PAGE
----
Choice Voting In Action
Choice voting is one of the fairest full representation systems allowing voters to choose candidates rather than parties. While the role for the voter in a choice voting election is straightforward, the counting of ballots is more complex. This example shows a sample ballot-count: the principle driving the ballot-count is that as many voters as possible should help elect a preferred candidate.

Election scenario: In this sample choice voting election, six candidates run for three seats elected at-large. To show how choice voting allows like-minded groupings of voters to win a fair share of seats, the candidates are divided into two "parties": Yellow and Blue. Three Yellow party candidates - Garcia, Brown and Jackson - run for the seats, matched by three Blue party candidates - Charles, Murphy and Wong. There are 1,000 voters.

Setting a winning threshold: The first step is to determine the number of votes needed to win a seat – termed "the winning threshold." If no such winning threshold were set, then a very popular candidate might obtain far more votes than necessary to win, resulting in an unfair (a "disproportional") result. For example, in an election for three seats, suppose one candidate obtained 51% of first-choices votes – meaning enough votes to earn two seats, which would be a majority. Setting a winning threshold provides a mechanism to allocate those 51% of votes such that those voters indeed can elect a majority of seats rather than just one.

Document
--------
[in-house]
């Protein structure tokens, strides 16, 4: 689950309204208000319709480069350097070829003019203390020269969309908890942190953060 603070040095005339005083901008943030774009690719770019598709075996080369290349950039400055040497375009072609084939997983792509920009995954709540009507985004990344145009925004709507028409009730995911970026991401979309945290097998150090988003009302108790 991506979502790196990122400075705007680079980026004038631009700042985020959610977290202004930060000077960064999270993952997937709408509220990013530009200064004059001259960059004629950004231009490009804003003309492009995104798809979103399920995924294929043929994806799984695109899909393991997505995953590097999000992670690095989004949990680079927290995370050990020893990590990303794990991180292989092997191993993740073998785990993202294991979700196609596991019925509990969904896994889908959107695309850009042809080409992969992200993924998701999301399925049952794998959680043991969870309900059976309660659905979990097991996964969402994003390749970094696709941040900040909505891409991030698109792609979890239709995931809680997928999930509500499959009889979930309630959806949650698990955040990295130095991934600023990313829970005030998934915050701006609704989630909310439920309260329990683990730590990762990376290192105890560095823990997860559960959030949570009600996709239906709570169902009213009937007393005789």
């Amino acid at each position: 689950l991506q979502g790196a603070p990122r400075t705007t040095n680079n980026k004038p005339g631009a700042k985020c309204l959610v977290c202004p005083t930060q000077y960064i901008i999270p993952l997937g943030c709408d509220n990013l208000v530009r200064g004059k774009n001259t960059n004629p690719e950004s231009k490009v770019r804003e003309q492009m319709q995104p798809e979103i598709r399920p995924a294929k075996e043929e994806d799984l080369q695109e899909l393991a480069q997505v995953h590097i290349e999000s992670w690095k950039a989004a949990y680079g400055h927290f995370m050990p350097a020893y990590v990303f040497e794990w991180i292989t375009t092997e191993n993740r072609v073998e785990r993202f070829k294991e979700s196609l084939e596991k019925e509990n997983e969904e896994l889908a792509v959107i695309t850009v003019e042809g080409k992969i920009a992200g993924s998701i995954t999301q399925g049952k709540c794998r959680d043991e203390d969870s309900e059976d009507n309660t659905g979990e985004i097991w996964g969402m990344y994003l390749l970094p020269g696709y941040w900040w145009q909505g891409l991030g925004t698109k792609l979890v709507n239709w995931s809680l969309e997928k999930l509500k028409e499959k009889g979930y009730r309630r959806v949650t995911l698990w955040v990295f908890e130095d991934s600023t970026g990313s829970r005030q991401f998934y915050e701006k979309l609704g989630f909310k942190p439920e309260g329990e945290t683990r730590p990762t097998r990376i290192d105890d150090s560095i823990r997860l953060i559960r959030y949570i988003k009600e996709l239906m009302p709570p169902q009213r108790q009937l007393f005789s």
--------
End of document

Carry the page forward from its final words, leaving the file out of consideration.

With 1000 voters and three seats, the threshold of votes needed to win election is 251. Note that the fewest number of votes that only the winning number of candidates can obtain is 251. This winning threshold always can be determined by the "Droop formula":

1/(number of votes +1) x 100% + one more vote

In this case, the Droop formula is: (1000 votes / 3 seats +1) + 1 more vote = 251 votes.

Ballot-Count: The ballot-count occurs in a series of rounds. In each round a voter’s ballot always counting toward that voter's top-ranked candidate who remains in the race. A chart follows, with an explanation provided below. The three winners are in bold.



1st Round

2nd Round

3rd Round

4th Round

5th Round




+10 = 185

+10 = 195

+150 = 345

-94 = 251




- 19 = 251







+6 = 161

+6 = 167






+2 = 132

+75 = 207

+14 = 221

+44 = 265




+0 = 150

+30 = 180

+3 = 183

+5 = 188




+1 = 121










First round: Yellow candidate Garcia has won 270 first choices and wins on the first count by surpassing the victory threshold of 251 votes.

Second round:Garcia has 19 surplus votes - those votes beyond 251. In the most precise method of allocating those surplus votes, all 270 of Garcia' ballots are counted for second choices at an equally reduced value. A little more than half of Garcia’s supporters rank fellow Yellow candidate Brown second, about a third rank the other Yellow candidate Jackson second and the rest rank a Blue candidate second. (Voters are not restricted to ranking candidates of one party.) The allocation of surplus votes results in ten more votes for Brown, six more votes for Jackson, two for Charles and one for Wong.